University of Leeds to develop robots to self-repair potholes
The University of Leeds is leading a pioneering £4.2m national infrastructure research project with the vision of creating self-repairing cities.
The project will develop small robots to identify problems with utility pipes, street lights and roads and fix them with minimal environmental impact and disruption to the public.
The project is funded by the Engineering and Physical Sciences Research Council (EPSRC) and was announced today by the Universities and Science Minister, Jo Johnson.
It is part of a £21m funding for ‘Engineering Grand Challenges’ research, which aims to tackle some of the major challenges facing science and engineering.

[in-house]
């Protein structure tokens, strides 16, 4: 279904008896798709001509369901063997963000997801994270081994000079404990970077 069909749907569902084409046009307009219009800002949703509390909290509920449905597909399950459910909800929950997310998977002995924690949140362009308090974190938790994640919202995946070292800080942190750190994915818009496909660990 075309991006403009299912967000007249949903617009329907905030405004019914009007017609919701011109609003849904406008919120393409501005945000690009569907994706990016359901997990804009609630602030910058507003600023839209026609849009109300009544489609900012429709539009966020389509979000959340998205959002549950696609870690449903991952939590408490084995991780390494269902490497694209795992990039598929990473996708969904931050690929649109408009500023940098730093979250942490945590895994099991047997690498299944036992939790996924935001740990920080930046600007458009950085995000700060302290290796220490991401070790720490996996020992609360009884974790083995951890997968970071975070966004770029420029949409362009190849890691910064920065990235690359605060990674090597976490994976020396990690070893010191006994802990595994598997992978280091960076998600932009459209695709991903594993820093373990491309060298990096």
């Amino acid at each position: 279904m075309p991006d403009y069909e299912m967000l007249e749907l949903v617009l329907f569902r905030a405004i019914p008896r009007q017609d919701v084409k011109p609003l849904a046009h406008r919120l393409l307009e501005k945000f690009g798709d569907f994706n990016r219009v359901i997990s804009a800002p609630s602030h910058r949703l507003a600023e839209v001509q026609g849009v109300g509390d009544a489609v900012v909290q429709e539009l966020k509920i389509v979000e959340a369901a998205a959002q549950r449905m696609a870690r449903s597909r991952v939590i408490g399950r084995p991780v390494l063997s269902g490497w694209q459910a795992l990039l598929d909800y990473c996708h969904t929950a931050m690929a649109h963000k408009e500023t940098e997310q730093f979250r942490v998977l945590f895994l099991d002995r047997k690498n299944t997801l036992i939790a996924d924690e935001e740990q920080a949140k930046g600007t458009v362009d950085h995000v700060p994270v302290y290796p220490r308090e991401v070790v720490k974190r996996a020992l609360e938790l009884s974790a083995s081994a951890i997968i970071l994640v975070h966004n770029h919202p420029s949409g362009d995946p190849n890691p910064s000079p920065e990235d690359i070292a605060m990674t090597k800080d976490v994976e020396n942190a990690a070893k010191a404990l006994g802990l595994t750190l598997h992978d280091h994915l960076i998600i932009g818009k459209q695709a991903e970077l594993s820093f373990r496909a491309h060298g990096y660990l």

The researchers will initially develop new robot designs and technologies in three areas:
"Perch and Repair" – research to develop drones that can perch, like birds, on structures at height and perform repair tasks, such as repairing street lights.
"Perceive and Patch" - research to develop drones able to autonomously inspect, diagnose, repair and prevent potholes in roads;
"Fire and forget" – research to develop robots which will operate indefinitely within live utility pipes performing inspection, repair, metering and reporting tasks.
The team will work with Leeds City Council and the UK Collaboration for Research in Infrastructure and Cities (UKCRIC) to ensure that the robots are thoroughly tested before being trialled in a safe and responsible manner in Leeds.
Professor Phil Purnell, from the School of Civil Engineering, is leading the research team. He said: “We want to make Leeds the first city in the world to have zero disruption from street works.